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December 9, 2021
COP26
Climate Tech

Cogo Sessions: Actions to take post COP26

Lucy O'Connor
In partnership with

Feeling frustrated by our world leader’s inaction at COP26? You’re not alone. Here’s how you can channel that emotion into action and get involved in the climate movement.

While some progress was made at COP26, the world remains off track to beat back the climate crisis. And many are feeling frustrated by our world leader's inaction.

“COP26 has made some progress, but nowhere near enough to avoid climate disaster. While millions around the world are already in crisis, not enough leaders were in crisis mode.” Mary Robinson, Former President of Ireland

More progress needs to be made

Let's start with the good news: The Glasgow Climate Pact—signed by 197 countries—includes a request for countries to revisit and strengthen their 2030 climate plans by the end of 2022 rather than 2025. There are also new rules on transparency, meaning all countries now have to report emissions and progress every two years.

But, there are still concerns that the rulebook does not go far enough to hold countries accountable for carbon emissions.

While early drafts of the pact included a “phase out” of fossil fuels and subsidies, lobbying from India, China, and other big emitters changed the wording of the final draft to “phase down”. Therefore totally undermining efforts to phase out fossil fuels with the urgency needed.

Loss and damage have also been excluded from the final pact, consequently failing the world’s most vulnerable countries and leaving them without the necessary resources to adapt and plan for a changing climate.

Understandably, people feel betrayed, and the lack of urgency is both frightening and upsetting.

But don’t lose hope; take action

World leaders making decisions like these can intensify feelings of eco-anxiety and make its effects even more damaging.

A recent study has shown immediate government inaction on climate issues is "inextricably linked" to "eco-anxiety" in people under the age of 25.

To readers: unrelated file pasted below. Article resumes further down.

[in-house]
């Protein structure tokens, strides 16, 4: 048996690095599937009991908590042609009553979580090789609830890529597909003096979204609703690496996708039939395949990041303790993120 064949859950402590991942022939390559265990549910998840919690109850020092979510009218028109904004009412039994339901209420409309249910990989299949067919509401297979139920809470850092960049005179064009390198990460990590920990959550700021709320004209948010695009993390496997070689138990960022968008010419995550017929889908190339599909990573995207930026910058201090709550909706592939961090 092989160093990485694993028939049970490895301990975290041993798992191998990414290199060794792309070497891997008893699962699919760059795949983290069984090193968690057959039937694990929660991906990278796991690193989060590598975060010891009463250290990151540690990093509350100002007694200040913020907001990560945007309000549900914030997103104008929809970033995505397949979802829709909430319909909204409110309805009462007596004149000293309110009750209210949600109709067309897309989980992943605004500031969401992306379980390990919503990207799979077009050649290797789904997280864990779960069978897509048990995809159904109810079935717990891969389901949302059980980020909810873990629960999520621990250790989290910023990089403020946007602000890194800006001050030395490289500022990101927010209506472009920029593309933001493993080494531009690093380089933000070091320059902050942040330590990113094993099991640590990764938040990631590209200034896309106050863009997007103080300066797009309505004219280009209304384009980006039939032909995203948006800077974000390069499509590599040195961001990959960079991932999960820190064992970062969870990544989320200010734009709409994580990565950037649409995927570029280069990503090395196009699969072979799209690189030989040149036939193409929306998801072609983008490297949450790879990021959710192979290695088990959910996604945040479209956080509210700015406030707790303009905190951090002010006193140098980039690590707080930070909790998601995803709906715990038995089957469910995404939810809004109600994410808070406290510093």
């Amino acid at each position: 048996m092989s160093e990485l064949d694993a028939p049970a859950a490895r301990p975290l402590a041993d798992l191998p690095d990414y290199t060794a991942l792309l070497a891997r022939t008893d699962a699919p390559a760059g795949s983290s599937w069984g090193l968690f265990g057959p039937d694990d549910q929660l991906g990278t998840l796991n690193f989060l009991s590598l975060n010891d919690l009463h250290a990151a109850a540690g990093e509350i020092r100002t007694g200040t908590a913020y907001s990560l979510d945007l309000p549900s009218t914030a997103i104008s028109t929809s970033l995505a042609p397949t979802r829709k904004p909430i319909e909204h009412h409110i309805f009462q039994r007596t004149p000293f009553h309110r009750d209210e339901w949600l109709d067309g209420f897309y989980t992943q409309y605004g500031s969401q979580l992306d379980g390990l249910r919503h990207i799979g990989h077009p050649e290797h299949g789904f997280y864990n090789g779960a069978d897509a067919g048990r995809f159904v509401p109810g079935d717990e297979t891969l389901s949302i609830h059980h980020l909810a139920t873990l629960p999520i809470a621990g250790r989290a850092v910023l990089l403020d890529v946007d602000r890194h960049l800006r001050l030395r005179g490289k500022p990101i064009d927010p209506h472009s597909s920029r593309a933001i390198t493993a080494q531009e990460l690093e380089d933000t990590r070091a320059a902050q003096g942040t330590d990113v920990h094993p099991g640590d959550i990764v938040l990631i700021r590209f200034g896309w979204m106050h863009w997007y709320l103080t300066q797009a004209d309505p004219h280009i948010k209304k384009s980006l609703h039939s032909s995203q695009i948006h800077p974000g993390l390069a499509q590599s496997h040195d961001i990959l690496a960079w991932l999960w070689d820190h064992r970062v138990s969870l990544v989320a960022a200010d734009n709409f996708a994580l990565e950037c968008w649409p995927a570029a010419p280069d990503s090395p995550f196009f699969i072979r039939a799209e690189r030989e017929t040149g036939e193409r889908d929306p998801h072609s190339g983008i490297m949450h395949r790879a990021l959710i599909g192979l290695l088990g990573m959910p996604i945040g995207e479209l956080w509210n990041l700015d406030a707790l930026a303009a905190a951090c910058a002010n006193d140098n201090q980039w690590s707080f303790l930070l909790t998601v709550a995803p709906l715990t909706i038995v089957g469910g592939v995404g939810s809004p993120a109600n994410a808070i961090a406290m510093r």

But one of the best ways to deal with these emotions is to channel them into action. Here’s how you can get involved in the climate crisis:

Make your voice heard

Write to your MP and local representative and ask them to support policies and plans to meet climate targets. The more they hear from you, the more they’ll know that it’s a priority for constituents.

"Use your voice, use your vote, use your choice" Al Gore

So find out who your local MP is and the best way to contact them.

You can also use your voice at work:

  • Ask your employers what they are doing to reduce emissions.
  • Start eco-initiatives.
  • Explore Cogo's business solution.

Join a collective

If you’re struggling with eco-anxiety, joining a collective and taking action can help you feel more in control, more hopeful and more resilient.

So, research local collectives to join. Or consider the communities you are already a part of—whether it’s your school or company, yoga group or football team—and think about how you could mobilise climate support.

“I was suffering from depression that was linked to the climate and my feeling of hopelessness in the system. When I started grassroots organising, that was when things changed for me.” Daze Aghaji, Climate Activist

Educate yourself and others

Knowledge is power. So read books about climate change, watch inspiring documentaries about nature and listen to podcasts where people discuss climate issues.

Then you could educate and inspire others about what you learn. You could even document and share what you're learning via a blog, social media or a newsletter.

Amplify voices

As well as educating others, share stories of those who are on the frontline of the climate crisis and are often most marginalised. Sharing the problems people are facing all over the world can help raise awareness and the urgency of the issue, but also of local solutions.

Hold yourself accountable

Take a personal inventory of your own impact on the planet—remember, if you can’t measure it, you can’t manage it!

We can help you measure your carbon footprint, find out more here!

Make sustainable changes

Once you better understand your personal impact, you can make sustainable changes to reduce it. From the organisations you choose to support to the food you cook or the transport you take, making small changes in these areas can drive real impact.

And we can help you offset your carbon emissions by investing in clean and renewable energy projects around the world that support local communities, drive sustainable development, and protect our planet.

Cogo is all about finding solutions to help businesses and people better understand their personal contribution to climate change. And provide practical tools to track, reduce and compensate impact. So if you're looking for a sustainable business solution, then get in touch today.